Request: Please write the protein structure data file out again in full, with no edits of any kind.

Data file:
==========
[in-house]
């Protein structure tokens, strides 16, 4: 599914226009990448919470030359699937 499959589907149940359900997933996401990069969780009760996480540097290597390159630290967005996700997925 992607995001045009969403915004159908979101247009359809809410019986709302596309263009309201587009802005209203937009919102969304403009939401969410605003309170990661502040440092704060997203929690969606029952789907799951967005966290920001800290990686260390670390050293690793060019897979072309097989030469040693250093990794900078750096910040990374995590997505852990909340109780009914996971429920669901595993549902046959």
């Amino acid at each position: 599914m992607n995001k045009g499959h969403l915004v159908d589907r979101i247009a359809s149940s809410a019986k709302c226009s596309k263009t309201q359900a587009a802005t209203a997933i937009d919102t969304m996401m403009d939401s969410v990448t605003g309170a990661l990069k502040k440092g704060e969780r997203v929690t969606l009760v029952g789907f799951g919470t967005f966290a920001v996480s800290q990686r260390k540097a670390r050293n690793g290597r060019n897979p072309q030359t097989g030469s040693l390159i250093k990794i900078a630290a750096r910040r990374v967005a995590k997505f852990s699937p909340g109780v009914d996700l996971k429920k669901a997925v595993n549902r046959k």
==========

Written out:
[in-house]
């Protein structure tokens, strides 16, 4: 599914226009990448919470030359699937 499959589907149940359900997933996401990069969780009760996480540097290597390159630290967005996700997925 992607995001045009969403915004159908979101247009359809809410019986709302596309263009309201587009802005209203937009919102969304403009939401969410605003309170990661502040440092704060997203929690969606029952789907799951967005966290920001800290990686260390670390050293690793060019897979072309097989030469040693250093990794900078750096910040990374995590997505852990909340109780009914996971429920669901595993549902046959």
């Amino acid at each position: 599914m992607n995001k045009g499959h969403l915004v159908d589907r979101i247009a359809s149940s809410a019986k709302c226009s596309k263009t309201q359900a587009a802005t209203a997933i937009d919102t969304m996401m403009d939401s969410v990448t605003g309170a990661l990069k502040k440092g704060e969780r997203v929690t969606l009760v029952g789907f799951g919470t967005f966290a920001v996480s800290q990686r260390k540097a670390r050293n690793g290597r060019n897979p072309q030359t097989g030469s040693l390159i250093k990794i900078a630290a750096r910040r990374v967005a995590k997505f852990s699937p909340g109780v009914d996700l996971k429920k669901a997925v595993n549902r046959k």